An international team of researchers say that the coronavirus doesn't just attack lungs — it also assaults blood vessels throughout the body.
"This virus does not only attack the lungs, it attacks the vessels everywhere," University Hospital Zurich researcher Frank Ruschitzka, who worked on the research, told the South China Morning Post. "It enters the endothelium, which is the defense line of the blood vessels. So it brings your own defense down and causes problems in microcirculation."
The finding, published this week in the prestigious medical journal The Lancet, could explain why patients with conditions that affect their blood vessels — like high blood pressure, hypertension and heart disease — are in more danger from the COVID than the rest of the population.
"From what we do see clinically, patients have problems in all organs — in the heart, kidney, intestine, everywhere," Ruschitzska told SCMP.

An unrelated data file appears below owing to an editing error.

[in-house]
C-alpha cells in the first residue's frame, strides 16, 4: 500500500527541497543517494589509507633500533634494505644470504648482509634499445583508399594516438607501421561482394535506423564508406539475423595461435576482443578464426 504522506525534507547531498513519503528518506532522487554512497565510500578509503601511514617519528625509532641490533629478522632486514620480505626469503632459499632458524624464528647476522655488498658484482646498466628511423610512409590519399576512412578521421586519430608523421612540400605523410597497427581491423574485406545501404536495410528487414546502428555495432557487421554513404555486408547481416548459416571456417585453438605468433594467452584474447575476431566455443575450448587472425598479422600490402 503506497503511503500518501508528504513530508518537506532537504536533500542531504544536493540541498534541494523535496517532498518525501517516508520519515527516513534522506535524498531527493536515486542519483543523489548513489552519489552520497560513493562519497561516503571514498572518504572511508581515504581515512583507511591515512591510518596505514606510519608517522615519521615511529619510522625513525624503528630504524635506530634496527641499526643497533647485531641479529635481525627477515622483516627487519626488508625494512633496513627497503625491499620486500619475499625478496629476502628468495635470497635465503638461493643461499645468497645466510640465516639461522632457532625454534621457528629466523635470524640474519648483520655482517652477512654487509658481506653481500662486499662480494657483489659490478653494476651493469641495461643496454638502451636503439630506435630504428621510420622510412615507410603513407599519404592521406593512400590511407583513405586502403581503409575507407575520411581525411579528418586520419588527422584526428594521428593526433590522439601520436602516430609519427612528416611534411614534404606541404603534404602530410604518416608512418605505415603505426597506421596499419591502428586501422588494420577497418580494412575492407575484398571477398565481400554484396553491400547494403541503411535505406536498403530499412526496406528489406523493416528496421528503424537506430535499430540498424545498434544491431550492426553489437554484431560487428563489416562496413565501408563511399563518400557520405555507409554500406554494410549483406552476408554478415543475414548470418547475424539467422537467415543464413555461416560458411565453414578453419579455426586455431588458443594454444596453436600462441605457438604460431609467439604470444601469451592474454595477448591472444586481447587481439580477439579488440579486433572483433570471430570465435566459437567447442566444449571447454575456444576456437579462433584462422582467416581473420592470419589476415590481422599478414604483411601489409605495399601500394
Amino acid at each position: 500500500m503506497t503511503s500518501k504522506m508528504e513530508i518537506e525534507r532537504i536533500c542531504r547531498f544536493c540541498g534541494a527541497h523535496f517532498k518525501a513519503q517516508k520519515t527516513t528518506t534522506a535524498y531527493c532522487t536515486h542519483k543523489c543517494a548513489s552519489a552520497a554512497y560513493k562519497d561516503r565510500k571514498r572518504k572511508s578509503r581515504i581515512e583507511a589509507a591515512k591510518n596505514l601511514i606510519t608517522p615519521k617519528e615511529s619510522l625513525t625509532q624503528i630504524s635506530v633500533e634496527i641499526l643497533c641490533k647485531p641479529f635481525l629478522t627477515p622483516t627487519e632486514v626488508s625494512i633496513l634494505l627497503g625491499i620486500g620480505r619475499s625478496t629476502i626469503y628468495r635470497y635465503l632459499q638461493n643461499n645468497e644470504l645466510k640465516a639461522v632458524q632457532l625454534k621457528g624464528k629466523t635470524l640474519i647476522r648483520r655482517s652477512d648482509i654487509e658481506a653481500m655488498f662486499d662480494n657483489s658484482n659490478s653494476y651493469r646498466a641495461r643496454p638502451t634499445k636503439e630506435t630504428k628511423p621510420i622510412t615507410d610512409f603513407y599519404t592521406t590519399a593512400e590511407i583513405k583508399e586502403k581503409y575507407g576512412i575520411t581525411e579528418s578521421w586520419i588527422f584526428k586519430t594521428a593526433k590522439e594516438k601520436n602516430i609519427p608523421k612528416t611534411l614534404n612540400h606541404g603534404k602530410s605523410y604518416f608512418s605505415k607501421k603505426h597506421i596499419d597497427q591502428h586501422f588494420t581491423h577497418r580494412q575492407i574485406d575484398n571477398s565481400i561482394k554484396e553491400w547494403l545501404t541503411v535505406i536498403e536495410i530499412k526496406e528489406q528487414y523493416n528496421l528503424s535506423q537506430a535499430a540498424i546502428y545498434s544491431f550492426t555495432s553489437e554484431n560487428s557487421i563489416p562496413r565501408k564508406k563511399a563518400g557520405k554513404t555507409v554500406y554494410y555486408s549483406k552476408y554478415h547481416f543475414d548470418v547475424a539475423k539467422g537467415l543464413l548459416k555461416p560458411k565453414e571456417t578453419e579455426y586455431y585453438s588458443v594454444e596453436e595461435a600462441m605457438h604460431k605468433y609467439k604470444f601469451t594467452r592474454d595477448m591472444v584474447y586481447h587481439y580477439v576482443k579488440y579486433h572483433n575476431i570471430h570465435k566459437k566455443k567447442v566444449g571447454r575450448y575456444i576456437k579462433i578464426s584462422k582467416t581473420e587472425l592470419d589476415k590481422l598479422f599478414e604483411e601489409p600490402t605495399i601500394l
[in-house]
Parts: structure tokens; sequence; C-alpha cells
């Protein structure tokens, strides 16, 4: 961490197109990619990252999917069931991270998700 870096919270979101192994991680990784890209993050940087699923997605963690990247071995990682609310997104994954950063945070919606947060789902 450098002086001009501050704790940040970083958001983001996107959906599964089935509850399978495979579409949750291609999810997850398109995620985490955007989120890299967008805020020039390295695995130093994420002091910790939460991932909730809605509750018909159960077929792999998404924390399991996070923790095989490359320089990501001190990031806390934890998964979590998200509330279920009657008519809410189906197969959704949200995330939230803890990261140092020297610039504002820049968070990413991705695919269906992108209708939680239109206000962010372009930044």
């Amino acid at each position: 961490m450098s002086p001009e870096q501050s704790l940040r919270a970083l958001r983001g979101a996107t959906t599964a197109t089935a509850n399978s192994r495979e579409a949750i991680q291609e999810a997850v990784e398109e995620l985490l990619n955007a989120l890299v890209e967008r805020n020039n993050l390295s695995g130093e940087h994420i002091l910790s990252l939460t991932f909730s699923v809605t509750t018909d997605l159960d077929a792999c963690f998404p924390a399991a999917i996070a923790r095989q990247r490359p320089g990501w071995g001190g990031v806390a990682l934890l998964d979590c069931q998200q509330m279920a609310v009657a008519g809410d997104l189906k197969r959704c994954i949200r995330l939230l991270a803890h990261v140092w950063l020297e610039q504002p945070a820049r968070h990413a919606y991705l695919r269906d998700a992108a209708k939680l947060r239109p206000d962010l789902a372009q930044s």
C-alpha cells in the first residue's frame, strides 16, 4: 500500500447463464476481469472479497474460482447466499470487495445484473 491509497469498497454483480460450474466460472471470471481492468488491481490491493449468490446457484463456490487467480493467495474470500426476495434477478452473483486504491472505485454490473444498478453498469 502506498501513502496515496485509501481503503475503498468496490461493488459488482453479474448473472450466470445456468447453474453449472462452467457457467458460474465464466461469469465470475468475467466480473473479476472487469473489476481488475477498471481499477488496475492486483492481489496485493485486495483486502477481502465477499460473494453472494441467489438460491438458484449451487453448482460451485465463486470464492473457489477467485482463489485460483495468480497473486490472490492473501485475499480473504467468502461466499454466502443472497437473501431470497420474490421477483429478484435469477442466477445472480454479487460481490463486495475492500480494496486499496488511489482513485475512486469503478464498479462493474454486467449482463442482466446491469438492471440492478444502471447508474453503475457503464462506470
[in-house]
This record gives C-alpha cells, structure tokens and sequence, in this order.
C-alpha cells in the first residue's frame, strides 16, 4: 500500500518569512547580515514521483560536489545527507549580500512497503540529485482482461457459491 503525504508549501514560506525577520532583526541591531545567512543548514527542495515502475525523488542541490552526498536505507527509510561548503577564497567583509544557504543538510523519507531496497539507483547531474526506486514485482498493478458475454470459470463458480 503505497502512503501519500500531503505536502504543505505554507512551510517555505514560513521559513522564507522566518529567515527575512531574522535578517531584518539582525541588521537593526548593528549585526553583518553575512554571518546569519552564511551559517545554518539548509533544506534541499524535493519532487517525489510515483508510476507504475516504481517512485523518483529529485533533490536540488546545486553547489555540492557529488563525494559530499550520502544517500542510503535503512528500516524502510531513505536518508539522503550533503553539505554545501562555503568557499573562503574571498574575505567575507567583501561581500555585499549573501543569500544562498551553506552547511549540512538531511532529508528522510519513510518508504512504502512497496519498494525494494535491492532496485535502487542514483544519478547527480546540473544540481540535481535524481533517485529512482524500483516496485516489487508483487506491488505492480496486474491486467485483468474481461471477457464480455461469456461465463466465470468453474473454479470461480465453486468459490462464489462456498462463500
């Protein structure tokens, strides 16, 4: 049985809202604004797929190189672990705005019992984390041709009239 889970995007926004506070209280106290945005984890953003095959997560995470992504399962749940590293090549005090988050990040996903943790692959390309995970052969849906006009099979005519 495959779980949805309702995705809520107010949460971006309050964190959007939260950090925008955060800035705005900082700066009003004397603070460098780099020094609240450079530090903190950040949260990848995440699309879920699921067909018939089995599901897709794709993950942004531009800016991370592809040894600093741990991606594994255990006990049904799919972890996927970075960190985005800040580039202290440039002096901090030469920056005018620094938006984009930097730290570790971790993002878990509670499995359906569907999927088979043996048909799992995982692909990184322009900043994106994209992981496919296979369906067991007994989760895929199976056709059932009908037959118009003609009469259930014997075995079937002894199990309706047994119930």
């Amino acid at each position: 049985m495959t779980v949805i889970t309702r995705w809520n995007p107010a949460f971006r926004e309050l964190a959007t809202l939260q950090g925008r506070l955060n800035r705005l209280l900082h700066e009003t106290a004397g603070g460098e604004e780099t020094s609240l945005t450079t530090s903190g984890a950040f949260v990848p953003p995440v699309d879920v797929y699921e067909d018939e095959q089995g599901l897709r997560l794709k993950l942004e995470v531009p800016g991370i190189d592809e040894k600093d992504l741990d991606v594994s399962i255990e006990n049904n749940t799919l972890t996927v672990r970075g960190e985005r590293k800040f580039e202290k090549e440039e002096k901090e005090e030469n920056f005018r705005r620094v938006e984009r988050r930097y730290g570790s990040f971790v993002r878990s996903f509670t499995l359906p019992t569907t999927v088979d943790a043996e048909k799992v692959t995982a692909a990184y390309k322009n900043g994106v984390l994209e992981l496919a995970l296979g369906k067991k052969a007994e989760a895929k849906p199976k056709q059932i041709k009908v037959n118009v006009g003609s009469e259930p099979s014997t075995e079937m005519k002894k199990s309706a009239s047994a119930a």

Ruschitzska's team used an electron microscope to examine the blood vessel cells of COVID patients, where they found signs of damage.
According to the study, that's likely because the SARS-CoV-2, the virus that causes COVID-19, attacks the ACE2 receptor, which is an enzyme in the cells of the lungs and many other organs in the human body including the arteries, kidneys and heart.
Ruschitzka told SCMP that he's hopeful for the prospects of ACE2 inhibitors and anti-inflammatory drugs, which he suspects could make the lining of the blood vessels more resilient to the virus.
In an interview with SCMP, though, University of Hong Kong professor of pathology John Nicholls expressed caution about the findings.
"While many structures may seem to resemble viral particles using the electron microscope, other laboratory techniques should be done to confirm true viral infection," Nicholls told the newspaper.
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